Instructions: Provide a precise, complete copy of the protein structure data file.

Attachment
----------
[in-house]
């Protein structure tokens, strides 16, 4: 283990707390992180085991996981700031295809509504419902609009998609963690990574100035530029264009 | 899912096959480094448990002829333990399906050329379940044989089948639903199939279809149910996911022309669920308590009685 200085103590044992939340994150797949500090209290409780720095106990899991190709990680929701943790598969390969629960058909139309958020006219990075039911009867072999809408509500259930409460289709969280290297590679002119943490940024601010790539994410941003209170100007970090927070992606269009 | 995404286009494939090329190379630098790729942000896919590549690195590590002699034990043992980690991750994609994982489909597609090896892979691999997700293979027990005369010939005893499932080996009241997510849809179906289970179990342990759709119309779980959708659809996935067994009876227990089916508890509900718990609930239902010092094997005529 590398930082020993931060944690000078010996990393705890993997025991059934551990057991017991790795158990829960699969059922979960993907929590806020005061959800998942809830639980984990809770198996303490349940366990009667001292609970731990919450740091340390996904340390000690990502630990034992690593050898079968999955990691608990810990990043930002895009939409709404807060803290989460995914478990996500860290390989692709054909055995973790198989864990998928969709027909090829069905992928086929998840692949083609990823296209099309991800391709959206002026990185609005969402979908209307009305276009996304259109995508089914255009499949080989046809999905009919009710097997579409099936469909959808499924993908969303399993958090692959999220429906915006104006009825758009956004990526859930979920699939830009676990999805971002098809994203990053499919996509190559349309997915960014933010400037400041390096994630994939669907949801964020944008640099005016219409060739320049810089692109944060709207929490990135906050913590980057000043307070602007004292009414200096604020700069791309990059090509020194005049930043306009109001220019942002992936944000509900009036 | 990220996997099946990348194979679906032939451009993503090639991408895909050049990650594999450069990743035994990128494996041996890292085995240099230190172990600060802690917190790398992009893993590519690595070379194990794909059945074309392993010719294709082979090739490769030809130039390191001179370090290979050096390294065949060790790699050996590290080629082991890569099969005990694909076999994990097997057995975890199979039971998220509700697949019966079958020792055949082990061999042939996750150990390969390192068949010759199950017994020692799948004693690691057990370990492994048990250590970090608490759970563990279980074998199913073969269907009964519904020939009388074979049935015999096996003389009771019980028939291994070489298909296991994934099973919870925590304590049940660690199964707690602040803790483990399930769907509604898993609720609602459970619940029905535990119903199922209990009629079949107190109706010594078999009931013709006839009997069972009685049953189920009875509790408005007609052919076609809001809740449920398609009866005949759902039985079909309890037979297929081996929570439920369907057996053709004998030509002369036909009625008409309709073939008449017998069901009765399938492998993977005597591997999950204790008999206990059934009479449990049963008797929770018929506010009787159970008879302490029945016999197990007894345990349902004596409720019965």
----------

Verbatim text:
[in-house]
């Protein structure tokens, strides 16, 4: 283990707390992180085991996981700031295809509504419902609009998609963690990574100035530029264009 | 899912096959480094448990002829333990399906050329379940044989089948639903199939279809149910996911022309669920308590009685 200085103590044992939340994150797949500090209290409780720095106990899991190709990680929701943790598969390969629960058909139309958020006219990075039911009867072999809408509500259930409460289709969280290297590679002119943490940024601010790539994410941003209170100007970090927070992606269009 | 995404286009494939090329190379630098790729942000896919590549690195590590002699034990043992980690991750994609994982489909597609090896892979691999997700293979027990005369010939005893499932080996009241997510849809179906289970179990342990759709119309779980959708659809996935067994009876227990089916508890509900718990609930239902010092094997005529 590398930082020993931060944690000078010996990393705890993997025991059934551990057991017991790795158990829960699969059922979960993907929590806020005061959800998942809830639980984990809770198996303490349940366990009667001292609970731990919450740091340390996904340390000690990502630990034992690593050898079968999955990691608990810990990043930002895009939409709404807060803290989460995914478990996500860290390989692709054909055995973790198989864990998928969709027909090829069905992928086929998840692949083609990823296209099309991800391709959206002026990185609005969402979908209307009305276009996304259109995508089914255009499949080989046809999905009919009710097997579409099936469909959808499924993908969303399993958090692959999220429906915006104006009825758009956004990526859930979920699939830009676990999805971002098809994203990053499919996509190559349309997915960014933010400037400041390096994630994939669907949801964020944008640099005016219409060739320049810089692109944060709207929490990135906050913590980057000043307070602007004292009414200096604020700069791309990059090509020194005049930043306009109001220019942002992936944000509900009036 | 990220996997099946990348194979679906032939451009993503090639991408895909050049990650594999450069990743035994990128494996041996890292085995240099230190172990600060802690917190790398992009893993590519690595070379194990794909059945074309392993010719294709082979090739490769030809130039390191001179370090290979050096390294065949060790790699050996590290080629082991890569099969005990694909076999994990097997057995975890199979039971998220509700697949019966079958020792055949082990061999042939996750150990390969390192068949010759199950017994020692799948004693690691057990370990492994048990250590970090608490759970563990279980074998199913073969269907009964519904020939009388074979049935015999096996003389009771019980028939291994070489298909296991994934099973919870925590304590049940660690199964707690602040803790483990399930769907509604898993609720609602459970619940029905535990119903199922209990009629079949107190109706010594078999009931013709006839009997069972009685049953189920009875509790408005007609052919076609809001809740449920398609009866005949759902039985079909309890037979297929081996929570439920369907057996053709004998030509002369036909009625008409309709073939008449017998069901009765399938492998993977005597591997999950204790008999206990059934009479449990049963008797929770018929506010009787159970008879302490029945016999197990007894345990349902004596409720019965």